Renal cell carcinoma is a common form of urologic tumor, with low incidence but a high metastatic rate at diagnosis and high frequency of relapse. Renal cell carcinoma comprises a heterogeneous group of subtypes, classified according to their histopathological features and clinical behavior. Diagnostic approaches used to identify malignant tissue are based on immunohistochemical techniques. However, new molecular methods have been recently proposed for profiling and staging renal tumors based on their microRNA (miRNAs) expression. In fact, miRNAs have been shown to have abnormal levels in many cancers compared with their normal tissue counterparts. For this reason, along with the fact that they are present in biological fluids, miRNAs could serve as a useful diagnostic tool. Moreover, miRNAs may modify the translational profile of cells through direct degradation of their target mRNAs or by blocking their translation into functional proteins. The biological function of secretory miRNAs requires protection from extracellular degrading enzymes, which is achieved by envelopment of miRNAs within extracellular vesicles (EVs), which are subsequently secreted. EVs are a heterogeneous population of vesicles that includes shedding vesicles and exosomes, and are variable in size, composition, and releasing mechanisms. Following uptake, EVs are able to induce epigenetic modifications in target cells by the transfer of active proteins, lipids, RNA, and miRNAs. Therefore, through the transfer of selected miRNAs, tumor-released EVs may provide oncogenic signals to stromal cells. In particular, EVs released from renal carcinoma stem cells contain miRNAs that are potentially involved in triggering angiogenesis and metastasis.

Release of MicroRNA-Containing Vesicles Can Stimulate Angiogenesis and Metastasis in Renal Carcinoma / F. Collino, C. Grange, G. Camussi - In: MicroRNAs in Medicine / [a cura di] C.H. Lawrie. - [s.l] : Wiley Blackwell, 2013. - ISBN 9781118300312. - pp. 607-622 [10.1002/9781118300312.ch37]

Release of MicroRNA-Containing Vesicles Can Stimulate Angiogenesis and Metastasis in Renal Carcinoma

F. Collino;
2013

Abstract

Renal cell carcinoma is a common form of urologic tumor, with low incidence but a high metastatic rate at diagnosis and high frequency of relapse. Renal cell carcinoma comprises a heterogeneous group of subtypes, classified according to their histopathological features and clinical behavior. Diagnostic approaches used to identify malignant tissue are based on immunohistochemical techniques. However, new molecular methods have been recently proposed for profiling and staging renal tumors based on their microRNA (miRNAs) expression. In fact, miRNAs have been shown to have abnormal levels in many cancers compared with their normal tissue counterparts. For this reason, along with the fact that they are present in biological fluids, miRNAs could serve as a useful diagnostic tool. Moreover, miRNAs may modify the translational profile of cells through direct degradation of their target mRNAs or by blocking their translation into functional proteins. The biological function of secretory miRNAs requires protection from extracellular degrading enzymes, which is achieved by envelopment of miRNAs within extracellular vesicles (EVs), which are subsequently secreted. EVs are a heterogeneous population of vesicles that includes shedding vesicles and exosomes, and are variable in size, composition, and releasing mechanisms. Following uptake, EVs are able to induce epigenetic modifications in target cells by the transfer of active proteins, lipids, RNA, and miRNAs. Therefore, through the transfer of selected miRNAs, tumor-released EVs may provide oncogenic signals to stromal cells. In particular, EVs released from renal carcinoma stem cells contain miRNAs that are potentially involved in triggering angiogenesis and metastasis.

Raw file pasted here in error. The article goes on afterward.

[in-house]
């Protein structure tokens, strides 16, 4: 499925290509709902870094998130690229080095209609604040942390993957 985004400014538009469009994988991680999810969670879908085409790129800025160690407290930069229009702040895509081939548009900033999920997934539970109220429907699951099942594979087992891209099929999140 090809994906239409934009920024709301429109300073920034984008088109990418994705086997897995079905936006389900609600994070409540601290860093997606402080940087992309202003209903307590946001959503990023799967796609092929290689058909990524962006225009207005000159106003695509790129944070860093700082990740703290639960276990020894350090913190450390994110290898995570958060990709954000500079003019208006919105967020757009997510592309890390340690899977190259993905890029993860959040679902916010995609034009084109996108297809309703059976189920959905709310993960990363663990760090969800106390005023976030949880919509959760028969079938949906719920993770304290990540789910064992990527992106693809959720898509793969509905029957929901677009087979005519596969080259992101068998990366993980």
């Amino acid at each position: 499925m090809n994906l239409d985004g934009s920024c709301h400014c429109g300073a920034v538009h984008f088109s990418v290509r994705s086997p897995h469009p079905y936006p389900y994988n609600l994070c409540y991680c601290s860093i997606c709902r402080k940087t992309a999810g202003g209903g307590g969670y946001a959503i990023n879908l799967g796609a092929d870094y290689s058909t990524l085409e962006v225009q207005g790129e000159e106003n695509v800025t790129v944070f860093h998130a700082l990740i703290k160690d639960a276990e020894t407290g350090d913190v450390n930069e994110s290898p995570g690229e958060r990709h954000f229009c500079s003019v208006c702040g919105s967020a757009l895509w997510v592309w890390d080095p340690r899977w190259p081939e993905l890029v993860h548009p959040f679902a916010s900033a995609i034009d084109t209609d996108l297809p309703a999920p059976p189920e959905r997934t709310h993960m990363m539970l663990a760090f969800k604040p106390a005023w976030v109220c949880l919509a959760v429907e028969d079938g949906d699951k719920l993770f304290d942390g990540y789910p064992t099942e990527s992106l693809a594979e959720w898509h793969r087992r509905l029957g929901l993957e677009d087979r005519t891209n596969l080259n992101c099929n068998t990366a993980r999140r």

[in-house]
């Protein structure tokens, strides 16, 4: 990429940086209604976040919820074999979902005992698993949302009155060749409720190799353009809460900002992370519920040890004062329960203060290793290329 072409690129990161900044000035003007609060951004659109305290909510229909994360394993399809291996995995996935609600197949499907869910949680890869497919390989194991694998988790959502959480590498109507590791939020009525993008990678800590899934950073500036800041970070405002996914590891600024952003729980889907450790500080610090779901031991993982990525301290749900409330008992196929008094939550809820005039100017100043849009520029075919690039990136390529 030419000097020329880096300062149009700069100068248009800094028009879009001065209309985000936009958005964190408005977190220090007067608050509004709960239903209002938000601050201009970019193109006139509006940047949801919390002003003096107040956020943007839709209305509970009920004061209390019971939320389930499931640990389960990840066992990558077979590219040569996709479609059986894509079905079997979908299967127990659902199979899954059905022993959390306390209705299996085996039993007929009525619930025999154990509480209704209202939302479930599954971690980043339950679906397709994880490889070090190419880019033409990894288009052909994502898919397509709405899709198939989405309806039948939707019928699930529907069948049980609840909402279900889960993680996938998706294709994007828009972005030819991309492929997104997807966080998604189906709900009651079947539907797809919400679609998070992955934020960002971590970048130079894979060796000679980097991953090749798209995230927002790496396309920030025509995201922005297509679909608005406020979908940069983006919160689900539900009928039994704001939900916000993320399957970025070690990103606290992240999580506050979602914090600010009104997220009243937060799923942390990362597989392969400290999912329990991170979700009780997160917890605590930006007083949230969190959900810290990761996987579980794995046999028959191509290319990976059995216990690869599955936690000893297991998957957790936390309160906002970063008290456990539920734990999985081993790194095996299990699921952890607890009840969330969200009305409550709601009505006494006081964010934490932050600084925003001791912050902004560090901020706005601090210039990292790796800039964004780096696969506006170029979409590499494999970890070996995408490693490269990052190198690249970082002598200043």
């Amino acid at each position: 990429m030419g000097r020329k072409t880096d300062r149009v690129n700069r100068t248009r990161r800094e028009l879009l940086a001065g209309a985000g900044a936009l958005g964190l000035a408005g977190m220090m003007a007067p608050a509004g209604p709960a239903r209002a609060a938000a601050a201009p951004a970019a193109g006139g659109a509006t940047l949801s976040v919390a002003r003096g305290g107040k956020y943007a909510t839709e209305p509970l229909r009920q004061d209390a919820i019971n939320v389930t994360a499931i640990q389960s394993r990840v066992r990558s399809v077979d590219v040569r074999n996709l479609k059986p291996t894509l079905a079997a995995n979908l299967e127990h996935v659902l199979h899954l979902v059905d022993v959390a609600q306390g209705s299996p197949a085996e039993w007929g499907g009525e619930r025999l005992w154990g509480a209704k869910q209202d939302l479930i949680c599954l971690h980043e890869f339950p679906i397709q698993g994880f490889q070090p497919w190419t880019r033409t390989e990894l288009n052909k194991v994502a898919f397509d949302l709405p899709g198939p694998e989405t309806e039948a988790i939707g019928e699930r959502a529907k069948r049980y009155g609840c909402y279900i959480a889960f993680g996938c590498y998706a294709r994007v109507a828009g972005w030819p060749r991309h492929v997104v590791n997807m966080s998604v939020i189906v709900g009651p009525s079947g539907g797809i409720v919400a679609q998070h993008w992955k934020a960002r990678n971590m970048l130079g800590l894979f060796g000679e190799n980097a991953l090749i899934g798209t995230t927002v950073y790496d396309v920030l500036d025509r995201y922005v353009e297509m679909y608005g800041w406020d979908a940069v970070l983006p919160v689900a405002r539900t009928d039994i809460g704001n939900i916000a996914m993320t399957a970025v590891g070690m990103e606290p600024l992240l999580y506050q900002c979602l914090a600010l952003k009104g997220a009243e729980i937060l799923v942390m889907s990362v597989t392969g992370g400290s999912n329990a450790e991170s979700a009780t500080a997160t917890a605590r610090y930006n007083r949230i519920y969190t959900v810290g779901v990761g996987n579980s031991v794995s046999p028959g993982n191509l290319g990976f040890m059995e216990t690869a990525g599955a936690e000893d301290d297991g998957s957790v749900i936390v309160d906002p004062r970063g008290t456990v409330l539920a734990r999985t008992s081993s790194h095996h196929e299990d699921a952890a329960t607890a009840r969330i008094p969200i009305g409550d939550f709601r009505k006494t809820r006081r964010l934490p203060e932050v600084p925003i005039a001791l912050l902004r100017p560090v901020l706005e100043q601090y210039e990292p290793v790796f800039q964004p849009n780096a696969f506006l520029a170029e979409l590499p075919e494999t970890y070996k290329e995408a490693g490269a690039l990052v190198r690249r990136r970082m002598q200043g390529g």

Angiogenesis; Cancer stem cells; Extracellular vesicles; Metastasis; Microenvironment; MicroRNAs
Settore MED/46 - Scienze Tecniche di Medicina di Laboratorio
Settore MED/04 - Patologia Generale
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Utilizza questo identificativo per citare o creare un link a questo documento: https://hdl.handle.net/2434/856815
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